'The Watchful Eye' Review

What would you get if you took the premise of the murder and mystery show Only Murders in the Building, stripped it of its humour, crossed it all with some of the elements of the spectacular series Servant, and gave it more of a trashy thriller sensibility? What you would get is a show that is very similar to what you would get if you took the premise of the murder and mystery show Only Murders in the Building and gave it a So, in terms of appearance and general vibe, it might be something comparable to The Watchful Eye.

However, despite what that description may lead you to believe, this series is not as much fun as it promises. A narrative that is defined by turns of events that appear to be major but which are almost always reversed immediately afterwards, this type of narrative is continually looking for something more substantial to sink its teeth into but never finds it. Even when you think it may finally be kicking into some kind of higher gear during the eight episodes submitted for review, it will quickly downshift and, as a result, scatter whatever of the already little interest one would have.

The Watchful Eye Trailer


Elena Santos (Mariel Molino), the protagonist of The Watchful Eye, has a promising beginning when she learns that she will be employed as a live-in nanny at The Greybourne, a posh residential building in Manhattan. The neighbourhood is reeling from a tragedy that occurred not long ago, when it is thought that a woman fell to her death from one of the high above upper stories. Elena has to deal with people whose family money brings an air of arrogance and a sense of superiority. This makes an already difficult situation even more difficult for Elena. When she first goes in for the interview, she is immediately questioned about her lack of qualifications, even though she has far more experience and training than is necessary to care for a child.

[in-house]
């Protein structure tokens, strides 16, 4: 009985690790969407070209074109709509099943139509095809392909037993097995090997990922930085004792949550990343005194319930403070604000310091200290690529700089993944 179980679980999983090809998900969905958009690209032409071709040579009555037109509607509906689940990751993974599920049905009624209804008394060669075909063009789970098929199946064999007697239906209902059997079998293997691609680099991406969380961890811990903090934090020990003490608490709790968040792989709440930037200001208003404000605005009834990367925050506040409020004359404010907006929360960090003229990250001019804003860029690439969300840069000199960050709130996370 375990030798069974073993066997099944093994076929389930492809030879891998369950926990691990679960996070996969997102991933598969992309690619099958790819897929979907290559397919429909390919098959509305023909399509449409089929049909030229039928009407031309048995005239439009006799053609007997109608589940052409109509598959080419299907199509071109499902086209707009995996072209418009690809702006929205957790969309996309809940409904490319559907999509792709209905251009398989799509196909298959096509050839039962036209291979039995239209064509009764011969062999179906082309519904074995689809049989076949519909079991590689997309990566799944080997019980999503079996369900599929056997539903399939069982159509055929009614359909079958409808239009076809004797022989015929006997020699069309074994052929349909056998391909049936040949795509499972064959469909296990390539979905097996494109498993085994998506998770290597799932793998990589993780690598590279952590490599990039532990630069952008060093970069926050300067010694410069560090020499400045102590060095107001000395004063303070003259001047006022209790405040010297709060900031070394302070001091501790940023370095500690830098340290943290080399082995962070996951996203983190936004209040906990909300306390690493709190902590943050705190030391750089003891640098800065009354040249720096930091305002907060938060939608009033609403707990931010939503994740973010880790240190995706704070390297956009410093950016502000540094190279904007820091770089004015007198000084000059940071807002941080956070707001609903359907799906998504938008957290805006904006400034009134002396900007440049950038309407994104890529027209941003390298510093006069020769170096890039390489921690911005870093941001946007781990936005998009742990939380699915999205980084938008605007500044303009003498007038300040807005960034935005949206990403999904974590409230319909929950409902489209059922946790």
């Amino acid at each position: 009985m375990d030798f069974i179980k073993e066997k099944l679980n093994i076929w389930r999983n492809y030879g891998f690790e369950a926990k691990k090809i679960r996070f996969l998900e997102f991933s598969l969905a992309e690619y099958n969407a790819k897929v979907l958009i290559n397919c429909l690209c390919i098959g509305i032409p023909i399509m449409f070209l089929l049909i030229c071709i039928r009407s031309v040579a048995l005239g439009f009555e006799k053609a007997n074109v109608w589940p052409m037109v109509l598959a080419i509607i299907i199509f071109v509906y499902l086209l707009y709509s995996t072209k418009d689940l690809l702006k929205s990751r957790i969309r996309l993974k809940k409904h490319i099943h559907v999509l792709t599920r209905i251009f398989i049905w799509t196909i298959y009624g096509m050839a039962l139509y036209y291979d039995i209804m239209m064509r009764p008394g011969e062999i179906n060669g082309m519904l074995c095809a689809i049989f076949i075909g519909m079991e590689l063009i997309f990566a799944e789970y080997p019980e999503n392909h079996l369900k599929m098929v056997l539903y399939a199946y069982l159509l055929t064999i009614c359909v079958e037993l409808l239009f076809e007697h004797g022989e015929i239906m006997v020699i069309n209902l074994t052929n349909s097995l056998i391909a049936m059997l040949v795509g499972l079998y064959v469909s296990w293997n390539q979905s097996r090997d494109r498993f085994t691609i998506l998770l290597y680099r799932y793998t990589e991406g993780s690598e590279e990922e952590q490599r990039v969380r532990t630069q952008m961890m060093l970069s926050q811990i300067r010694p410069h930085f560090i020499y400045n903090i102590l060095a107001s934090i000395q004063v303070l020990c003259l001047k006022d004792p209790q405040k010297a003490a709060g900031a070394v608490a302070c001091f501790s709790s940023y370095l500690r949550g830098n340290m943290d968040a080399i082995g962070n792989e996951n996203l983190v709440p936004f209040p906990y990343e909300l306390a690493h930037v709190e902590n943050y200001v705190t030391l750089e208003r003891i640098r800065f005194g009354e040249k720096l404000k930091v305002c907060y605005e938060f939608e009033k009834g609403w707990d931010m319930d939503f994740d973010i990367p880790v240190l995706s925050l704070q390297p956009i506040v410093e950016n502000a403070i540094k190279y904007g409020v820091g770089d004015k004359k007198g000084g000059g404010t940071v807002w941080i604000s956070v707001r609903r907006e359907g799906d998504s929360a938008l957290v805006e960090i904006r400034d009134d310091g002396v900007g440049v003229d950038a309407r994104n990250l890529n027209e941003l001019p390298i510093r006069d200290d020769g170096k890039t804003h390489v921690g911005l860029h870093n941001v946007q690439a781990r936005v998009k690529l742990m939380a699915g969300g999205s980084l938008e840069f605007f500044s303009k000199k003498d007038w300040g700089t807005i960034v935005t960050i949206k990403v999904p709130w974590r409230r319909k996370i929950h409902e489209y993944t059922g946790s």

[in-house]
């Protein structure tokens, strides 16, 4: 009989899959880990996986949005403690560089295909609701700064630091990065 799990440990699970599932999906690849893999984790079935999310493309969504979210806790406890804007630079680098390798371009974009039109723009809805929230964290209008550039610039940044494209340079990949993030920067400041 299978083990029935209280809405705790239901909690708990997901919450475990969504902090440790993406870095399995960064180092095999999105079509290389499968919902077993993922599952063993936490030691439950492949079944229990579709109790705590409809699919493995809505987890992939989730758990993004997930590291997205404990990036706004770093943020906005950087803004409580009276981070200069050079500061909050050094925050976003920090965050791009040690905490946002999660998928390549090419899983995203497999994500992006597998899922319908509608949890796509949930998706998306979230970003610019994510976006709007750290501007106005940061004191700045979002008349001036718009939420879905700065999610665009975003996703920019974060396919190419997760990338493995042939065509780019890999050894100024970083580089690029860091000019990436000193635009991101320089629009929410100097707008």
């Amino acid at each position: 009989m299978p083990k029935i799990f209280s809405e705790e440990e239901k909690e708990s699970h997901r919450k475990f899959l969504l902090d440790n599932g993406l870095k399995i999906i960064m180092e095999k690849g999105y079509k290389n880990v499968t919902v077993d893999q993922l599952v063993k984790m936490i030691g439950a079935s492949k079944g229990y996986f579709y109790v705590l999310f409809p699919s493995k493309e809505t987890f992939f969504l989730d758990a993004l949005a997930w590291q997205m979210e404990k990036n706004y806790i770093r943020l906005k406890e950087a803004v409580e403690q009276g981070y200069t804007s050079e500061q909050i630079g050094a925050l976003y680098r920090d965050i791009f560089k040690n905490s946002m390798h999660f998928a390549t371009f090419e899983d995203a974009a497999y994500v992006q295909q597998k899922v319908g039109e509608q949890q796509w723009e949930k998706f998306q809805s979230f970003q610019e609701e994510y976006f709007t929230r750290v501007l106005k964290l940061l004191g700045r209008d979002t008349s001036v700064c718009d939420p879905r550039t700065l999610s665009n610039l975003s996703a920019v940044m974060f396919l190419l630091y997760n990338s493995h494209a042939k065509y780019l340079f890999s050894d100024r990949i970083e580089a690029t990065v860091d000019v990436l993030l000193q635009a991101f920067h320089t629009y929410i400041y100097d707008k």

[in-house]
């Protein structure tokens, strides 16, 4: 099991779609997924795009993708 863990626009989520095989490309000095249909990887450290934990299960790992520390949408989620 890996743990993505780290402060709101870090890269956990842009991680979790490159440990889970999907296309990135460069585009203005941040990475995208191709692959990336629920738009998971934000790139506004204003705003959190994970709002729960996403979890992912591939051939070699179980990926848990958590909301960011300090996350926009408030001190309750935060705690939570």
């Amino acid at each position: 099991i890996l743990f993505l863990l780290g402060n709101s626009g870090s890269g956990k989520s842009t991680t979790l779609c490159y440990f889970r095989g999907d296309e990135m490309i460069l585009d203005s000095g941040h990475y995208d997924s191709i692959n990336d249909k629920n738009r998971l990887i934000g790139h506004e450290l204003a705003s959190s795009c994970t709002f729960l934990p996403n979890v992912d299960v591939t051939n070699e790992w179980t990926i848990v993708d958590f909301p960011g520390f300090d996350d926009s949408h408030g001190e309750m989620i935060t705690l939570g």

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The question then is why she would want to work such a job. Now, Elena is using this employment as a front for her real plan, which is something else entirely, as it turns out. This secret she brings with her is nothing compared to what she will discover in this protected environment that hides a sequence of deaths that will bring the past and the present into dangerously close proximity. At the very least, this is what the theory suggests it should be. Even though Molino does her best to carry the story, the experience is hampered by the absence of actual stakes and a general dearth of momentum to any of what is playing out. This is the case even when Molino does her best to carry the plot. The more it goes on, the more it starts to feel like it’s dragging.

When discussing some of the reasoning for this, it is necessary to exercise caution because there are aspects that could be ruined by doing so. Nearly every episode contains at least one revelation that, in a narrative with more depth and commitment, would have marked a significant step up in the level of suspense. Instead, it feels like primarily unnecessary embellishment to usually tiresome tales that all feel stalling for time. Even while each episode is filled with romances, betrayals, and other forms of deception, you are still left wondering whether any of this will even end up being significant.

At the conclusion of each episode, when the proverbial other shoe is meant to fall, the score will intensify, and we will be left hanging. Because of this, it seems somewhat strange when the next episode picks up with the story, effectively ignoring what we have just learned. It lowers everything to only be a ruse to keep us watching, regardless of how little anything actually matters with the people or the scenario they’re locked in. This reduces everything to merely being a gimmick to keep us watching.